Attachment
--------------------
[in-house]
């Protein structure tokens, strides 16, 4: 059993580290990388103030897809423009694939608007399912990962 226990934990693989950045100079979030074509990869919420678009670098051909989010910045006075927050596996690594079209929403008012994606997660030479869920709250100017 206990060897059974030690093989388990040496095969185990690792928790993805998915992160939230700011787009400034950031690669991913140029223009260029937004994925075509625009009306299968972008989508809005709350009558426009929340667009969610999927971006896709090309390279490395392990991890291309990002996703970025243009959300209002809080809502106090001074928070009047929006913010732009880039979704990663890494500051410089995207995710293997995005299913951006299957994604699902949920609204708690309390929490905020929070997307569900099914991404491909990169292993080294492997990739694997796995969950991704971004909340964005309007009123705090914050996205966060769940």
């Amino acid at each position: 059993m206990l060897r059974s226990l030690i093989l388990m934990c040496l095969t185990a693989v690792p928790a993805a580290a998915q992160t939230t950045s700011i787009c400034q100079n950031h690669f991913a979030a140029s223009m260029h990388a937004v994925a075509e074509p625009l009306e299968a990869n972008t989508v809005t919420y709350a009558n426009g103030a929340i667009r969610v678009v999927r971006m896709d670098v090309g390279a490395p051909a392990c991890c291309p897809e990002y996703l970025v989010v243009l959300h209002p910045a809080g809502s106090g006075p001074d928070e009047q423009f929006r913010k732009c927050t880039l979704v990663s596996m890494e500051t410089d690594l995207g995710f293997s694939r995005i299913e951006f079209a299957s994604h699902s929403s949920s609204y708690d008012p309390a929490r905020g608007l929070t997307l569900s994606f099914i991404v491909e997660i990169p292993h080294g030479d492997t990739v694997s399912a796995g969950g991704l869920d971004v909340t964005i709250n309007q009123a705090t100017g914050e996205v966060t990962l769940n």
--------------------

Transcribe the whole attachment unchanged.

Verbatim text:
[in-house]
């Protein structure tokens, strides 16, 4: 059993580290990388103030897809423009694939608007399912990962 226990934990693989950045100079979030074509990869919420678009670098051909989010910045006075927050596996690594079209929403008012994606997660030479869920709250100017 206990060897059974030690093989388990040496095969185990690792928790993805998915992160939230700011787009400034950031690669991913140029223009260029937004994925075509625009009306299968972008989508809005709350009558426009929340667009969610999927971006896709090309390279490395392990991890291309990002996703970025243009959300209002809080809502106090001074928070009047929006913010732009880039979704990663890494500051410089995207995710293997995005299913951006299957994604699902949920609204708690309390929490905020929070997307569900099914991404491909990169292993080294492997990739694997796995969950991704971004909340964005309007009123705090914050996205966060769940």
């Amino acid at each position: 059993m206990l060897r059974s226990l030690i093989l388990m934990c040496l095969t185990a693989v690792p928790a993805a580290a998915q992160t939230t950045s700011i787009c400034q100079n950031h690669f991913a979030a140029s223009m260029h990388a937004v994925a075509e074509p625009l009306e299968a990869n972008t989508v809005t919420y709350a009558n426009g103030a929340i667009r969610v678009v999927r971006m896709d670098v090309g390279a490395p051909a392990c991890c291309p897809e990002y996703l970025v989010v243009l959300h209002p910045a809080g809502s106090g006075p001074d928070e009047q423009f929006r913010k732009c927050t880039l979704v990663s596996m890494e500051t410089d690594l995207g995710f293997s694939r995005i299913e951006f079209a299957s994604h699902s929403s949920s609204y708690d008012p309390a929490r905020g608007l929070t997307l569900s994606f099914i991404v491909e997660i990169p292993h080294g030479d492997t990739v694997s399912a796995g969950g991704l869920d971004v909340t964005i709250n309007q009123a705090t100017g914050e996205v966060t990962l769940n």